The fact that the composition of the Social-Democratic fraction did not correspond to the Party composition was not accidental. The opportunist character of parliamentary labour parties is common to all bourgeois countries. This is partly due to the electoral system which, under any bourgeois regime, is directed toward limiting the rights of the most progressive, revolutionary workers, and partly to the greater adaptability to and interest in parliamentary activity displayed by the non-proletarian elements of socialist parties – the petty bourgeoisie, the office employees, and above all the intelligentsia.

Whereas the Bolshevik wing of the fraction consisted only of workers who came to the Duma straight from factories and workshops, three of the Menshevik seven were intellectuals; Chkheidze was a journalist, Skobelev an engineer, Chkhenkeli a lawyer. These three were elected in the Caucasus, which had also sent Mensheviks to the previous Dumas, A decisive factor in this Menshevik stability in the Caucasus was the local opposition to the policy of Russification pursued by the tsarist government. The Caucasian elections, in particular, show the extent to which the Mensheviks were dependent on the votes of the petty bourgeoisie. The four Menshevik deputies who were workers were also elected from the border provinces: Buryanov from the Taurida Gubernia (Crimea), Tulyakov from the Don region, Khaustov from the Ufa Gubernia, and Mankov from the Irkutsk Gubernia. The support of voters, politically indifferent, but who upheld a nationalist movement against the imperialist oppression of the government, contributed greatly to the success of these deputies.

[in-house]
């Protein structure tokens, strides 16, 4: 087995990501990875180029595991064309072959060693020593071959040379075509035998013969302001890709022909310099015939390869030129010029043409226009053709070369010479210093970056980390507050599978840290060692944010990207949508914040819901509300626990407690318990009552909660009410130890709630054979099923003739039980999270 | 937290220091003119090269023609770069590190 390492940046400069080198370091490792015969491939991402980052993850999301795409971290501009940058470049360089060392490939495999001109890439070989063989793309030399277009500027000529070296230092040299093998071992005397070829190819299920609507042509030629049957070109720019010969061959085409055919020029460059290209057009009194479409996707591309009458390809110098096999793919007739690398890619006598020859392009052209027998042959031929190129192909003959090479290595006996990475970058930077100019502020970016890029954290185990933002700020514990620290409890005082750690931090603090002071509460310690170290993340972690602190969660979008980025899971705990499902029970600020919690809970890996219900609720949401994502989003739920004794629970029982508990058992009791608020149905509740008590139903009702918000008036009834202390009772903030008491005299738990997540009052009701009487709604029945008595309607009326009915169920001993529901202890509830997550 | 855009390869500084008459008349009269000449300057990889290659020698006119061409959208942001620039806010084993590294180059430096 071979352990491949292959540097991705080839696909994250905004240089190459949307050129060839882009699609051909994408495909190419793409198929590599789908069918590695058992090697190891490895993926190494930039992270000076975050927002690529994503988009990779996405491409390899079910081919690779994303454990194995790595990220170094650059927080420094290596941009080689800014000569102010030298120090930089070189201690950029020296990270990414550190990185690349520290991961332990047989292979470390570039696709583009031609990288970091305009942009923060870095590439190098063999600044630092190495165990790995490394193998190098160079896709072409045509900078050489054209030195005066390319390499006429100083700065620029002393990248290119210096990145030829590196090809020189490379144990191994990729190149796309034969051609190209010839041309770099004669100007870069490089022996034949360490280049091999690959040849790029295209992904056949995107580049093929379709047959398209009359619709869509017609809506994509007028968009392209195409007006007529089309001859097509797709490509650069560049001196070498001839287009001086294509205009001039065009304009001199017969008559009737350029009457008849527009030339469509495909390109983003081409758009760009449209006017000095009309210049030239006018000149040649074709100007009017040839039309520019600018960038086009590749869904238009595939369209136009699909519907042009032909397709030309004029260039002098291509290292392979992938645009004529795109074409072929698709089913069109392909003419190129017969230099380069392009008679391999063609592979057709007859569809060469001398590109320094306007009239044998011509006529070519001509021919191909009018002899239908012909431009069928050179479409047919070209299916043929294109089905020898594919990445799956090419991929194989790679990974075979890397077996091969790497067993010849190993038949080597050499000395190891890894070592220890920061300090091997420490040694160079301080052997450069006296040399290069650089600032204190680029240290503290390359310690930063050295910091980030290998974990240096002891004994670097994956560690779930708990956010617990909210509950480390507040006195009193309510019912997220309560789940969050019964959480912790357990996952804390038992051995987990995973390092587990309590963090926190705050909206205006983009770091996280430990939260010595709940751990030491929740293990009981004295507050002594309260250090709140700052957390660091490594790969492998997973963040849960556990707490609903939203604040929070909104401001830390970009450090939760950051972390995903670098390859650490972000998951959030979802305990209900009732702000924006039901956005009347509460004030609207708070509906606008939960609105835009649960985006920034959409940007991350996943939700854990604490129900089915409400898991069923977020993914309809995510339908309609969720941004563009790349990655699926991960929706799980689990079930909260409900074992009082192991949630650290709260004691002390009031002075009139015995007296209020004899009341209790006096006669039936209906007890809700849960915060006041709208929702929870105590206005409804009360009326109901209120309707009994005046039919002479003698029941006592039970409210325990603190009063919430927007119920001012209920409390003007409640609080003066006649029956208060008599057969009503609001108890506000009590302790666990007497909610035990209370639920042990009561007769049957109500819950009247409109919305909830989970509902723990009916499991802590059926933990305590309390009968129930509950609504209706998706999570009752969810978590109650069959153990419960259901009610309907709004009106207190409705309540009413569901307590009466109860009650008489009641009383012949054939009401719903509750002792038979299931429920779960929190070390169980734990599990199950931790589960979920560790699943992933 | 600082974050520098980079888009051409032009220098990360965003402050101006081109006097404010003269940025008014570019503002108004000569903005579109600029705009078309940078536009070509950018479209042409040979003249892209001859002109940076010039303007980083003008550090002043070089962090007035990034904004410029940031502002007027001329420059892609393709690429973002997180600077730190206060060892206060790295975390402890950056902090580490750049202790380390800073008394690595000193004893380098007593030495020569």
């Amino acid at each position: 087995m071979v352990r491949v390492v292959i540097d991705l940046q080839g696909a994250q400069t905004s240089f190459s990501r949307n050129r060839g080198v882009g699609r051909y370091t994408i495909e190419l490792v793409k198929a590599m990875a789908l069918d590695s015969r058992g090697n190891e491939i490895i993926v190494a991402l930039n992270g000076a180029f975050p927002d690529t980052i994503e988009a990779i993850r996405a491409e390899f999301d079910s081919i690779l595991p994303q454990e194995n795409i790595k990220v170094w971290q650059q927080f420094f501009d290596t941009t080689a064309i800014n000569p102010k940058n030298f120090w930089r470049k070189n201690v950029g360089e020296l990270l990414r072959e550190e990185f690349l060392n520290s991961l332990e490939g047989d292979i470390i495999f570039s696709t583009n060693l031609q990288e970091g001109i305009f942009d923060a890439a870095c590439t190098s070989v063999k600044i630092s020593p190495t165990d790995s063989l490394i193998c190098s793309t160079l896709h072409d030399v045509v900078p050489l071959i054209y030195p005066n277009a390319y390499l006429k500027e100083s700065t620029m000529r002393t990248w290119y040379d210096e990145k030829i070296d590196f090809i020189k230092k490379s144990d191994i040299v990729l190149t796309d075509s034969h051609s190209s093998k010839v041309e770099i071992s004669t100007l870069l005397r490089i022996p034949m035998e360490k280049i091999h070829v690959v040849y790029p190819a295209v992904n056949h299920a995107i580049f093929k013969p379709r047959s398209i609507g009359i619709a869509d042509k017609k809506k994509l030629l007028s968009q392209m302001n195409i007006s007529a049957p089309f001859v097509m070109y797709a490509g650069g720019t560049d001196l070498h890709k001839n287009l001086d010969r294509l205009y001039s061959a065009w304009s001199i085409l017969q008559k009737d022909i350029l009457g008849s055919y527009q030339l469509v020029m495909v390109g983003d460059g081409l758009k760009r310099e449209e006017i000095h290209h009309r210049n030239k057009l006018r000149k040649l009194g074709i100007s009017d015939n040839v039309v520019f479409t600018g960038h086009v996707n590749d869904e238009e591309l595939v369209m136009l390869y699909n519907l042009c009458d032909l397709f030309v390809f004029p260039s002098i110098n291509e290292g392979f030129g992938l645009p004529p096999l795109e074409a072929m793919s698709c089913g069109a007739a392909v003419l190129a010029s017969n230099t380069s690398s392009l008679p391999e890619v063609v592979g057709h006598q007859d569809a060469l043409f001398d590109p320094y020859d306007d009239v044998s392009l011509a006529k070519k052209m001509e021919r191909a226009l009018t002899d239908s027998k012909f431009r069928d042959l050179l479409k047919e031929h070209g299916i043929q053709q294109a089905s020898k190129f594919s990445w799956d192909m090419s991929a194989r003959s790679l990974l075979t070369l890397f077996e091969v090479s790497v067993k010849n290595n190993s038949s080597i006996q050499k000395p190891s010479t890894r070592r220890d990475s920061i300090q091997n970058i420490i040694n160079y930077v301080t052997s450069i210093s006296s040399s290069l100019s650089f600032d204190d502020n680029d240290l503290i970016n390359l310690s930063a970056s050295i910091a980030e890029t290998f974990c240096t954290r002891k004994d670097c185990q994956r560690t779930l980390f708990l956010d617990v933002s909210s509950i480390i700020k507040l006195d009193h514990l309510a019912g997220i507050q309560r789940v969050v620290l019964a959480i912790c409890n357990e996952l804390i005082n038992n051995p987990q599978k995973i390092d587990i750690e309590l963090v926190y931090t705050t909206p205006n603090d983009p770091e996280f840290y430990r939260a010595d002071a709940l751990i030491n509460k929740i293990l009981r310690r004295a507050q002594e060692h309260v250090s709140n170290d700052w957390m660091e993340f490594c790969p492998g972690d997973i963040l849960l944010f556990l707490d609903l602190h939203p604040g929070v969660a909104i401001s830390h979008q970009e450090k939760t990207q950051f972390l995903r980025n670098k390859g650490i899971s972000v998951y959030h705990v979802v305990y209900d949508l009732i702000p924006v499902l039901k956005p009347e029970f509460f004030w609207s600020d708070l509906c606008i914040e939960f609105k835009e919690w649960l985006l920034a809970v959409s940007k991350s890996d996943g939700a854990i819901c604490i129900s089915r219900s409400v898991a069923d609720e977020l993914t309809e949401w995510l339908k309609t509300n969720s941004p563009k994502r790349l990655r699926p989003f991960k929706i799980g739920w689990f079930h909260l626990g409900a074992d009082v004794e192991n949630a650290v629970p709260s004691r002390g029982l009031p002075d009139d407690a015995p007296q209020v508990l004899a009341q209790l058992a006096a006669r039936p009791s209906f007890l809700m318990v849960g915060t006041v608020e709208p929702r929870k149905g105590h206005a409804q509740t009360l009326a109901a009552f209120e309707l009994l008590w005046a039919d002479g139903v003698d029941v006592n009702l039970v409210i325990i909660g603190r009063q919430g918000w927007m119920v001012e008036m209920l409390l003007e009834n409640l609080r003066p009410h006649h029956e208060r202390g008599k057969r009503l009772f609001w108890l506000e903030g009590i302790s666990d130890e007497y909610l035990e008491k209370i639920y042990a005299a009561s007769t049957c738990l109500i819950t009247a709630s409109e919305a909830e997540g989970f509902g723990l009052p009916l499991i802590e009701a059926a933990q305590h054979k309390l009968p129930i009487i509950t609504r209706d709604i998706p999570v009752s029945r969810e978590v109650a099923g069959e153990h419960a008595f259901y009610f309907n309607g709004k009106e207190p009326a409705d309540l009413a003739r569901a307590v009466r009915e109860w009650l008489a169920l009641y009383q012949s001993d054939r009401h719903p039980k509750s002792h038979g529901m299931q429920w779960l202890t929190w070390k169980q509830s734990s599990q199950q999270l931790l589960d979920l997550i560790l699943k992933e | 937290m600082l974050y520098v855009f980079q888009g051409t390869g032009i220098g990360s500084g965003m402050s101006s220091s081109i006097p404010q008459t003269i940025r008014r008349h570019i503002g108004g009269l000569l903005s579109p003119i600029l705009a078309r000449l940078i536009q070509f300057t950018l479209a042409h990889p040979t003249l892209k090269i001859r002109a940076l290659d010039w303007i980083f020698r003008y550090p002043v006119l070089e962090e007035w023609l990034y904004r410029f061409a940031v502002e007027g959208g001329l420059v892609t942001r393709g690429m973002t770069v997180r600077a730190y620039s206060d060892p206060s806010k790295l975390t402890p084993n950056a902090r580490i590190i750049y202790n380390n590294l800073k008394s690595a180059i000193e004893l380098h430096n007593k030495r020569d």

Mankov's election was actually achieved against the will of the working-class voters. At the Irkutsk provincial electoral meeting, only twelve out of the twenty electors took part. The remaining eight were "disqualified," and no new elections were held to replace them. This electoral trick prevented the Irkutsk workers from electing their candidate and unexpectedly Mankov was successful, although his Liquidationist views had been rejected by the workers. Simultaneously with the arrival of Mankov in St. Petersburg, the fraction received a protest from the Irkutsk workers against his election. At one time there was a question of Mankov's resignation, and an annulment of the Irkutsk elections was demanded. At first even the Mensheviks wavered on the question whether Mankov, with such "testimonials," should be admitted into the Social-Democratic fraction.